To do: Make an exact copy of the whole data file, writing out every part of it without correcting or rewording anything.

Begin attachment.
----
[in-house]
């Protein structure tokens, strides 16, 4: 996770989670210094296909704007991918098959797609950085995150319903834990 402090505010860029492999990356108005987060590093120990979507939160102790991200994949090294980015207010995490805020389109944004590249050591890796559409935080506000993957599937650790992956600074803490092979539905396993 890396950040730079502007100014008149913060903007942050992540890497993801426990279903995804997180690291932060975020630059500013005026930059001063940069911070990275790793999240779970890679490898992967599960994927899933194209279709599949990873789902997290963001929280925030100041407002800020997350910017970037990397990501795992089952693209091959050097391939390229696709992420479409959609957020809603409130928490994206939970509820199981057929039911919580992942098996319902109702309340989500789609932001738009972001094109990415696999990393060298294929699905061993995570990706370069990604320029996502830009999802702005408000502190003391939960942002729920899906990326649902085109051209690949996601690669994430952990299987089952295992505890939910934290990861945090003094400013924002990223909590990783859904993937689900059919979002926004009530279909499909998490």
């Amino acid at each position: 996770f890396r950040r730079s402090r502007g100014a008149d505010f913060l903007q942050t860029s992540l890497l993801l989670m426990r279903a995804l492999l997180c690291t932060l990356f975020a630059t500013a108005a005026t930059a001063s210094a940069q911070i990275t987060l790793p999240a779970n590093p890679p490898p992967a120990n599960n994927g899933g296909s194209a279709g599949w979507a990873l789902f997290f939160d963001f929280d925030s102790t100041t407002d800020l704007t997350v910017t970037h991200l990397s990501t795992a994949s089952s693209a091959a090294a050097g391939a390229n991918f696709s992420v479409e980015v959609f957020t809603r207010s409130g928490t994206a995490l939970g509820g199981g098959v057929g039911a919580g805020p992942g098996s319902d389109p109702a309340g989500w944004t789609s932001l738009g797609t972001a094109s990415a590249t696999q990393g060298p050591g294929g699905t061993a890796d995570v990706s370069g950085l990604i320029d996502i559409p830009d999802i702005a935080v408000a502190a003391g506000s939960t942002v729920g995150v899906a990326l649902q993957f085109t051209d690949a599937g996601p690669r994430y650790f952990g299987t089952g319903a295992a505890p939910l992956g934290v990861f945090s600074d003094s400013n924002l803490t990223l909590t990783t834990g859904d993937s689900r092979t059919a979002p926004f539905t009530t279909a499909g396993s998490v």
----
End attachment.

[in-house]
């Protein structure tokens, strides 16, 4: 996770989670210094296909704007991918098959797609950085995150319903834990 402090505010860029492999990356108005987060590093120990979507939160102790991200994949090294980015207010995490805020389109944004590249050591890796559409935080506000993957599937650790992956600074803490092979539905396993 890396950040730079502007100014008149913060903007942050992540890497993801426990279903995804997180690291932060975020630059500013005026930059001063940069911070990275790793999240779970890679490898992967599960994927899933194209279709599949990873789902997290963001929280925030100041407002800020997350910017970037990397990501795992089952693209091959050097391939390229696709992420479409959609957020809603409130928490994206939970509820199981057929039911919580992942098996319902109702309340989500789609932001738009972001094109990415696999990393060298294929699905061993995570990706370069990604320029996502830009999802702005408000502190003391939960942002729920899906990326649902085109051209690949996601690669994430952990299987089952295992505890939910934290990861945090003094400013924002990223909590990783859904993937689900059919979002926004009530279909499909998490």
């Amino acid at each position: 996770f890396r950040r730079s402090r502007g100014a008149d505010f913060l903007q942050t860029s992540l890497l993801l989670m426990r279903a995804l492999l997180c690291t932060l990356f975020a630059t500013a108005a005026t930059a001063s210094a940069q911070i990275t987060l790793p999240a779970n590093p890679p490898p992967a120990n599960n994927g899933g296909s194209a279709g599949w979507a990873l789902f997290f939160d963001f929280d925030s102790t100041t407002d800020l704007t997350v910017t970037h991200l990397s990501t795992a994949s089952s693209a091959a090294a050097g391939a390229n991918f696709s992420v479409e980015v959609f957020t809603r207010s409130g928490t994206a995490l939970g509820g199981g098959v057929g039911a919580g805020p992942g098996s319902d389109p109702a309340g989500w944004t789609s932001l738009g797609t972001a094109s990415a590249t696999q990393g060298p050591g294929g699905t061993a890796d995570v990706s370069g950085l990604i320029d996502i559409p830009d999802i702005a935080v408000a502190a003391g506000s939960t942002v729920g995150v899906a990326l649902q993957f085109t051209d690949a599937g996601p690669r994430y650790f952990g299987t089952g319903a295992a505890p939910l992956g934290v990861f945090s600074d003094s400013n924002l803490t990223l909590t990783t834990g859904d993937s689900r092979t059919a979002p926004f539905t009530t279909a499909g396993s998490v």